Pentagon Torture, Suppression of Wiretap of Congresswoman, Death of Freddie Mac CFO
Revealing News Articles
April 27, 2009
Below are key excerpts of important news articles you may have missed. These articles include revealing information on the mysterious death of the CFO of Freddie Mac, the suppression by former Attorney General Alberto Gonzales of wiretap evidence implicating Congresswoman Jane Harman in an effort to protect Israeli spies from prosecution, systematic torture carried out by the Pentagon at prisons worldwide, and more. Each excerpt is taken verbatim from the major media website listed at the link provided. If any link fails to function, click here. The most important sentences are highlighted for those with limited time. By choosing to educate ourselves and to spread the word, we can and will build a brighter future.
Important Note: Our campaign to get CBS to repost the powerfully revealing video clip on cold fusion they had taken down was successful! Within 14 hours of the start of our campaign, CBS reposted this important 60 Minutes clip, though at a different URL. Thank you so much to the dozens of you who emailed putting pressure on them to do this. For more on this and for the link to this amazing video, click here.
Reported Suicide Is Latest Shock at Freddie Mac
April 23, 2009, New York Times
The pressures were already immense when David B. Kellermann was promoted to the top financial position at the mortgage giant Freddie Mac last September. Mr. Kellermann's boss and other top executives were ousted when the Treasury secretary seized Freddie Mac and its sibling company, Fannie Mae; others left on their own and were not replaced. Early on Wednesday, Mr. Kellermann went to the basement of his brick home and hanged himself, according to people familiar with the situation who were not authorized to speak. His body was removed five hours later, through a throng of neighbors, television crews and others. "David was such an honest and humble person," said Tim Bitsberger, Freddie Mac's treasurer until he left in December. "It just doesn't make sense," Mr. Bitsberger said. The roots and causes of suicide are often unclear. It is not known if Mr. Kellermann succumbed to the pressures of his job. But in the aftermath of his death, it is plain that at Freddie Mac, as at many of the companies in the center of this economic storm, there are forces so strong they can overwhelm almost anyone. Mr. Kellermann ... was at the intersection of some of the most difficult issues facing the company. Mr. Kellermann was also working in a poisonous political atmosphere. He was recently involved in tense conversations with the company's federal regulator over its routine financial disclosures. Freddie Mac executives wanted to emphasize to investors that they believed the company was being run to benefit the government, rather than shareholders.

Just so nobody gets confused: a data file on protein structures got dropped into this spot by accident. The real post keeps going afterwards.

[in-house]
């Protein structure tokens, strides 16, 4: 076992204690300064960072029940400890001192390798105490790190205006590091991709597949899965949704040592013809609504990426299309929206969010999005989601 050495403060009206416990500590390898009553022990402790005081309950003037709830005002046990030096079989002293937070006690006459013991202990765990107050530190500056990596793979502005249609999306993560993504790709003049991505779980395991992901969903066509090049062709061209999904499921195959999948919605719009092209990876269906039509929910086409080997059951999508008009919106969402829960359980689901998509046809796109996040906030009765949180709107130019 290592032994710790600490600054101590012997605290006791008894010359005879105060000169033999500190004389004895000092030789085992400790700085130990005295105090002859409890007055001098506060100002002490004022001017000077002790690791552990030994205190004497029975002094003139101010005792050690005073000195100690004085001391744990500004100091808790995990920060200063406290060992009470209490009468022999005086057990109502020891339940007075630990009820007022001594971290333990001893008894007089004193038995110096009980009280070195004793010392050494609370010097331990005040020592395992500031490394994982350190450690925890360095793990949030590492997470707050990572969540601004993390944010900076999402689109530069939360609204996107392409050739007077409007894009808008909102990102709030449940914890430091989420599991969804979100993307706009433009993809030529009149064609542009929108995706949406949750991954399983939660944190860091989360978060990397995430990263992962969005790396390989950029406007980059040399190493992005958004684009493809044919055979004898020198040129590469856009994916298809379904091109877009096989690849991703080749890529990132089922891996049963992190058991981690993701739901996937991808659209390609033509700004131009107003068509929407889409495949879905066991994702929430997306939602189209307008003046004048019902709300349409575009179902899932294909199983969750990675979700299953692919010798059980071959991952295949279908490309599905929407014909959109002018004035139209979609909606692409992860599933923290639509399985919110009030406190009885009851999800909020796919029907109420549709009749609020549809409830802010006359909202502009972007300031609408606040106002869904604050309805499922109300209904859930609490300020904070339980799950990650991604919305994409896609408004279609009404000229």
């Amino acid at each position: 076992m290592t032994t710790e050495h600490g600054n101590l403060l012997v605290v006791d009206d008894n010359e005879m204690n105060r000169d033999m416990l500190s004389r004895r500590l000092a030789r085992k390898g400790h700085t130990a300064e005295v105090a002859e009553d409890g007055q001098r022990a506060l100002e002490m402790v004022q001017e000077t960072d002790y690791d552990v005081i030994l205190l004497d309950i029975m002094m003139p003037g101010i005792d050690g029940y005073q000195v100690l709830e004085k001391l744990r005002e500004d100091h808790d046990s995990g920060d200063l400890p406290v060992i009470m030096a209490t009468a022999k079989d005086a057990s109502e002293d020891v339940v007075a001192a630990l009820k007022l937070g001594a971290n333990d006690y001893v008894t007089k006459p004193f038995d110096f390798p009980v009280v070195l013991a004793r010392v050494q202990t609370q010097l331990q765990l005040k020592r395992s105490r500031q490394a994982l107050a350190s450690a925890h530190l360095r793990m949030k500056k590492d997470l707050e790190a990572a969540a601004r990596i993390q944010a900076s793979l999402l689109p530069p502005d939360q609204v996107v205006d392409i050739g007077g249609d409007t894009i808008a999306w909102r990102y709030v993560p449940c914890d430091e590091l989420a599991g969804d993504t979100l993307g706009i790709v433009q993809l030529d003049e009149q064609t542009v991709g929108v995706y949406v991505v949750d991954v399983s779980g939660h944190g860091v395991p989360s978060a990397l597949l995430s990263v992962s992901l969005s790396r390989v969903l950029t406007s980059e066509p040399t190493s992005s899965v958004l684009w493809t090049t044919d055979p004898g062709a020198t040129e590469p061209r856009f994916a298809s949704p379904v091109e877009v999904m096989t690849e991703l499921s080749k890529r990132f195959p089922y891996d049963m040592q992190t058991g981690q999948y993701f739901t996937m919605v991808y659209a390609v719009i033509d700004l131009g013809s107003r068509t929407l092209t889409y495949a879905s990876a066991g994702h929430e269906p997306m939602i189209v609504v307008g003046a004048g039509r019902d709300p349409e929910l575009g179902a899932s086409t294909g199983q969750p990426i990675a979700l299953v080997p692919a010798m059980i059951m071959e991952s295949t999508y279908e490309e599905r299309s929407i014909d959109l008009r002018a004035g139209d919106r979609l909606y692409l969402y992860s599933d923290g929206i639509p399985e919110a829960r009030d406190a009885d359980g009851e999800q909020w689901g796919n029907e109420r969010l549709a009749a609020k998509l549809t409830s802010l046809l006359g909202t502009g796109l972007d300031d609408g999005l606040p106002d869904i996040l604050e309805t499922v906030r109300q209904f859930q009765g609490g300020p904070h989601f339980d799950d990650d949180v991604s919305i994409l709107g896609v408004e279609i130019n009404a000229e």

Note: For a revealing archive of reports on the hidden realities underlying the Wall Street bailout, click here.
Gonzales Said to Have Intervened on Wiretap
April 24, 2009, New York Times
The director of the Central Intelligence Agency concluded in late 2005 that a conversation picked up on a government wiretap was serious enough to require notifying Congressional leaders that Representative Jane Harman, Democrat of California, could become enmeshed in an investigation into Israeli influence in Washington, former government officials said Thursday. But Attorney General Alberto R. Gonzales told the director of the agency, Porter J. Goss, to hold off on briefing lawmakers about the conversation, between Ms. Harman and an Israeli intelligence operative, despite a longstanding government policy to inform Congressional leaders quickly whenever a member of Congress could be a target of a national security investigation. One reason Mr. Gonzales intervened, the former officials said, was to protect Ms. Harman because they saw her as a valuable administration ally in urging The New York Times not to publish an article about the National Security Agency's program of wiretapping without warrants. The accounts provided new details about tension between senior C.I.A. officials and the attorney general over what to make of the wiretapped conversations involving Ms. Harman, which the former government officials said first occurred in spring 2005. In the wiretapped conversation, Ms. Harman was overheard agreeing to a request made by an Israeli intelligence operative that she try to obtain leniency for two pro-Israel lobbyists in exchange for help in securing the chairmanship of the House Intelligence Committee, former officials said.
Note: For lots more on government corruption from reliable, verifiable sources, click here.
Pentagon to Release Detainee Photos
April 25, 2009, New York Times